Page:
The mandate fits the textbook definition of a tax: it raises revenue, serves the general welfare, and it is not a criminal penalty in disguise. So why won't Obama call it that?
Editor's note: Jack Balkin published this post in May. On June 28, the Supreme Court upheld the Affordable Care Act, finding that the mandate is in fact a tax.
Throughout the constitutional debate over the Affordable Care Act, most observers have assumed that the key question would be whether the individual mandate is a proper exercise of Congress's powers to regulate interstate commerce. But there has always been a second argument, largely neglected -- Congress has the power to pass the individual mandate as a tax. And that argument offers an easy way to uphold the Affordable Care Act without delving into the metaphysics of broccoli.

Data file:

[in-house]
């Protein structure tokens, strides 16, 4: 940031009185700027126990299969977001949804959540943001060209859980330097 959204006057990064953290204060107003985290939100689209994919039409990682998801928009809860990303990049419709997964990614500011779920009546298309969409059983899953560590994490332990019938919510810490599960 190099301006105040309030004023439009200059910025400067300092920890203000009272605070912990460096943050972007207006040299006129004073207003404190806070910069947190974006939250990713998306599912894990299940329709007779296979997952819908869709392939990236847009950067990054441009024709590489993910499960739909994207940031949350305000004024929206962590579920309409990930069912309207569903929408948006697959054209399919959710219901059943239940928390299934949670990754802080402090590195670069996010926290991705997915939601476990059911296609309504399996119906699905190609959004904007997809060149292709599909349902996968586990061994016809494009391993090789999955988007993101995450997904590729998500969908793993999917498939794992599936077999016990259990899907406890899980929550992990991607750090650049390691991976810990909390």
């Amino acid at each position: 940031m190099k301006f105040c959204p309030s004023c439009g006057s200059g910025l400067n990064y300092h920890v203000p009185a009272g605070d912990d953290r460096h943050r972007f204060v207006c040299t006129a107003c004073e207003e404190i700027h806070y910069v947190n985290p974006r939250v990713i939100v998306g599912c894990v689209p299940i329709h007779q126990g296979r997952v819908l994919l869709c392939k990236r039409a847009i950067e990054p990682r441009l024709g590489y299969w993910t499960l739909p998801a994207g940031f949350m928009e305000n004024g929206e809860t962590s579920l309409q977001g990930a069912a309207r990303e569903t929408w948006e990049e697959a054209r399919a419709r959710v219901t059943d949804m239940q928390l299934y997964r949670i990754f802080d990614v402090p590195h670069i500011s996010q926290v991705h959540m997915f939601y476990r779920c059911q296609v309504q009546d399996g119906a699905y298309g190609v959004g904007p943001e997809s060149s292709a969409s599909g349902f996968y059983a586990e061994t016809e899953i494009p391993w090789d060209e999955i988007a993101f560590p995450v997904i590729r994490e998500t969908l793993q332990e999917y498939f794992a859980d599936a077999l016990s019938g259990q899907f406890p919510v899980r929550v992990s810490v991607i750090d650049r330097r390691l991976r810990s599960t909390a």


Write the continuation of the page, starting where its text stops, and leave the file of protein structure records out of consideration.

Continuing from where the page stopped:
In fact, the individual mandate is a tax. The mandate is an amendment to the Internal Revenue Code, and it is calculated based on a percentage of adjusted gross income or a fixed amount, whichever is larger. Starting in 2014, it will be collected on your form 1040 just like your other taxes.
Opponents of the ACA have tried to argue that Congress's declaration of responsibility to purchase health insurance is somehow separate from the tax that enforces it. But "the idea that the mandate is something separate," Chief Justice John Roberts remarked on the first day of oral arguments, "from whether you want to call it a penalty or tax just doesn't seem to make much sense. . . . what happens if you don't file the mandate on your tax return? And the answer is nothing."